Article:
Robert Benmosche, 65, was the CEO of MetLife when he retired in 2006 to become a vintner in Croatia. The Empire State native had built a wine collection of a few thousand bottles when a trip to Dubrovnic sparked an interest in making Zinfandel. The transition to winemaking will have to wait, however. Last August, coinciding with his first harvest, Benmosche accepted the position of president and CEO of AIG. He sat down with Wine Spectator at AIG headquarters in New York to discuss why he chose Croatia and what he’s drinking these days.
Wine Spectator: How did you get into wine?
Robert Benmosche: I was in Dubrovnik in Croatia back in 1997 and found it was a beautiful place. I said to myself, "Bob, what do you want to do when you retire?" I had read an article that said Zinfandel may have come from Croatia. And so I said, "that is an interesting idea." In 2006, I was able to get two pieces of land. One where [my vineyard manager's property] is, and another, about 12 acres, right on the sea. I chose it because it had these yellow flowers called broom. They say where the flowers grow is great for growing grapes.
WS: Who says that?
RB: It's an old wives' tale. I asked Marija Mrgudic [my vineyard manager], "Did you ever ask your mother if that's true?" And her mother said, "That's what we hear."
WS: Tell us about the operation.
RB: I met Marija, and her mother and son, Boris, who is now the manager [of their family winery]. He is the 21st generation [in his family] to make wine. Marija and her brother, Niko Bura, make some of the best wine in the country, but they only produce maybe 3,000 or 4,000 bottles. It's like one of those cult wines in America. What I said I would do is help invest in the winemaking. We're working on permits to see if we can get a winery built so we can have state-of-the-art winemaking, not only for me, but for them as well. We're trying to bring them to a whole new level over the next couple years. It’s been a great relationship.
We were able to clear enough land for about 1,500 Zinfandel plants that were imported from Napa Valley. We got some help from the University of Zagreb. The woman who pulled all this together is Dr. Carole Meredith, formerly of UC Davis, who was responsible for the DNA testing for [Zinfandel]. In order to build room for more plants, we had to keep building rock walls because it's on a very steep slope. Marija's husband noticed a grapevine growing wild. They stopped the construction. It looked like the original Zinfandel. They’re not supposed to be alive. They had found two near Split. On my property they found three more, alive. It was tested in Germany. It’s a legitimate father of Zinfandel.
WS: How are you managing this from afar? AIG is a pretty big job.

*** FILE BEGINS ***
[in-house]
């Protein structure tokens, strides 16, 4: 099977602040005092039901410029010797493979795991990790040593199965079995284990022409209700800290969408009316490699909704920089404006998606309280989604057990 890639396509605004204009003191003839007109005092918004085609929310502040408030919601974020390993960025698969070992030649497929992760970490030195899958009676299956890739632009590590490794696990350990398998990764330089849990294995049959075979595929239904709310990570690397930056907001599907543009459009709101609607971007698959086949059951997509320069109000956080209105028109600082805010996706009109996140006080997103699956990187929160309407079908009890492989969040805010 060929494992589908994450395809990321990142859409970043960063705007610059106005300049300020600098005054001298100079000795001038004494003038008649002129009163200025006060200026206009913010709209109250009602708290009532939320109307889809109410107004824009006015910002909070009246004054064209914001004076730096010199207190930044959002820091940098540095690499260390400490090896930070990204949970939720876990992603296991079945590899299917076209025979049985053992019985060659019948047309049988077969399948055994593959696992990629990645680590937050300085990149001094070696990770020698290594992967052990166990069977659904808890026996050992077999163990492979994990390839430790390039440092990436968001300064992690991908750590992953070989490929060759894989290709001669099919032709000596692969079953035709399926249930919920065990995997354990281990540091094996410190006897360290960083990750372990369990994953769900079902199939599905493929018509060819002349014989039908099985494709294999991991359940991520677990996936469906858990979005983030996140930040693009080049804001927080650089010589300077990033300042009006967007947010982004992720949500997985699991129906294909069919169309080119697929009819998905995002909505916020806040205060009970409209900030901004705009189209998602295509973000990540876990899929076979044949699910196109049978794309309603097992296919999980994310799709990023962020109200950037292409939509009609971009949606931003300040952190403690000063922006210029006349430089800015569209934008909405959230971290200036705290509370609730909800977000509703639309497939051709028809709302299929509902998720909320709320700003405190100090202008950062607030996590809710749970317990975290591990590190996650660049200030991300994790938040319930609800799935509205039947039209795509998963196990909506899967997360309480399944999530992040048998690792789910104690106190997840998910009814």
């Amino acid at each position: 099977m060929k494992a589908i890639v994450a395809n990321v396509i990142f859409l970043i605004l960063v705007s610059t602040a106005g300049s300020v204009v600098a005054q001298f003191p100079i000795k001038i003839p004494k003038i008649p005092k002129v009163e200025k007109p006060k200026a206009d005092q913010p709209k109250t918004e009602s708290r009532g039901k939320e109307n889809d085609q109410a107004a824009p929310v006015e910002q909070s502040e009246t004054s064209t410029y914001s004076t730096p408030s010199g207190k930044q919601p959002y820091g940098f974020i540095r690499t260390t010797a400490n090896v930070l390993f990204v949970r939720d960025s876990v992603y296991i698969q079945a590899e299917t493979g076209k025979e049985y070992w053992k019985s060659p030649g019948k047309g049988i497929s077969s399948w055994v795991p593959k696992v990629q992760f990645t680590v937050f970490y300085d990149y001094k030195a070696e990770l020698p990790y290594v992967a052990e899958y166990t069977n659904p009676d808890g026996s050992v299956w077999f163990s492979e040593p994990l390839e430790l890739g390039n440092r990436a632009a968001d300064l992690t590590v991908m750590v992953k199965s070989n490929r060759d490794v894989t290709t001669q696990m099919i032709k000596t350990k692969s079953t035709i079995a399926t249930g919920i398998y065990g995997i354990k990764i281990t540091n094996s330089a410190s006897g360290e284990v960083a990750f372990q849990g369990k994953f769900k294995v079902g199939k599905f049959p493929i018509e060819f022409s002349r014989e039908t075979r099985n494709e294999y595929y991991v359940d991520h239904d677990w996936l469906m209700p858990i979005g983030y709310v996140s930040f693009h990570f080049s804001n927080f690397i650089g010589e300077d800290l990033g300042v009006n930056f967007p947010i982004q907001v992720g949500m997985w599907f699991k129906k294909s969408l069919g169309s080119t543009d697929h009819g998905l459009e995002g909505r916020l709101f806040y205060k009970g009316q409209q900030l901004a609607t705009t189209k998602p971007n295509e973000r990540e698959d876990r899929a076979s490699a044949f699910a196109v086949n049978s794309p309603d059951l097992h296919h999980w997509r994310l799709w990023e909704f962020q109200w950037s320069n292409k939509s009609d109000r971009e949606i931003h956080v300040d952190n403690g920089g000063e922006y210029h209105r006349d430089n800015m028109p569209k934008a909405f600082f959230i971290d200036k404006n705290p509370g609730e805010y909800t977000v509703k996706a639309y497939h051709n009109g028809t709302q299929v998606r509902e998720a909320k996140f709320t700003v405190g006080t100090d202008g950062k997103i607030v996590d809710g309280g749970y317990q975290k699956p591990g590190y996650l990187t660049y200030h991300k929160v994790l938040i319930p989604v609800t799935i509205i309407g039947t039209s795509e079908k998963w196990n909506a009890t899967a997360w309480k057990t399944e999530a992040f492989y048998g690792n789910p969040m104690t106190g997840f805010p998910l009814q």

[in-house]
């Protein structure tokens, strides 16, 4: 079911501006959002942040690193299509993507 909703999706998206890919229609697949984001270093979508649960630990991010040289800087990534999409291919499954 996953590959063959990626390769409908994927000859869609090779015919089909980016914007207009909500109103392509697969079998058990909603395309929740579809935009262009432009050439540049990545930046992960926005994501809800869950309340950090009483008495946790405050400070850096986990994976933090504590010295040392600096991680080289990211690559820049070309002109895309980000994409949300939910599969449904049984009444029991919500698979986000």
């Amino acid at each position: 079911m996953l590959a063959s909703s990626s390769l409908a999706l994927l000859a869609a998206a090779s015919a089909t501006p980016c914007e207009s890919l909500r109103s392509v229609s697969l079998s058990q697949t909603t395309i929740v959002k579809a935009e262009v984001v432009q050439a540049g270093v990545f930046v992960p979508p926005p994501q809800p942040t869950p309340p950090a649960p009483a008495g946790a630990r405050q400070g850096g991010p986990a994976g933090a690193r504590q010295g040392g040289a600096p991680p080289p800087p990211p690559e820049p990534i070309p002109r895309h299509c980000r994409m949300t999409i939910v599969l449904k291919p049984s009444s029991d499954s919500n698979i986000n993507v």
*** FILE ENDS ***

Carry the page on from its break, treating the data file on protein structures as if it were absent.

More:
RB: It wasn't so bad [before] because I was there six months out of the year [during] my retirement. [But] in August , the folks at AIG asked me to come out of my retirement. I told them I couldn't start until October and they said look, the current CEO, he wants to retire. We need you to start. I said I have to go back for my first harvest of Zinfandel; my son is coming with my granddaughter and his wife so I've got a family thing. I said I don't know how I can do both. So we agreed that I would start early but then I could go finish up my Croatia stuff. It is difficult but the team I have there—no place else in the world can you find people like these people, they’re just fabulous; they’re helping me in every way they can.
WS: When you're not drinking Croatian Zinfandel, what are you drinking?
RB: Most of the time I'm drinking Cabs and some of the strong Meritages, like Insignia. I enjoy Araujo, Barnett Rattlesnake Hill, Bryant Family and Harlan, but also I like some of the smaller unknowns. I went around and asked people, "Who are the vineyards that sell to the big names?" So I found people who sold to Opus One, Far Niente and Caymus Special Select. I looked for the source and they were making some of their own wines.
I know Sonoma less well. Just started to learn the San Luis Obispo and the Santa Barbara regions. There, they grow Zinfandel the same way they do in Croatia. They call it dry farming.
WS: It sounds like you know a fair amount about winemaking. Had you been studying up?
RB: I have a casual interest. [The Croatians] think that I'm blessed. They were shocked to find out the soil was great. They were shocked that I found the original Zinfandel plants. I was fortunate enough to listen. People think I don't. And sometimes, you should take stock in old wives' tales. That's my skill: listening to grandma.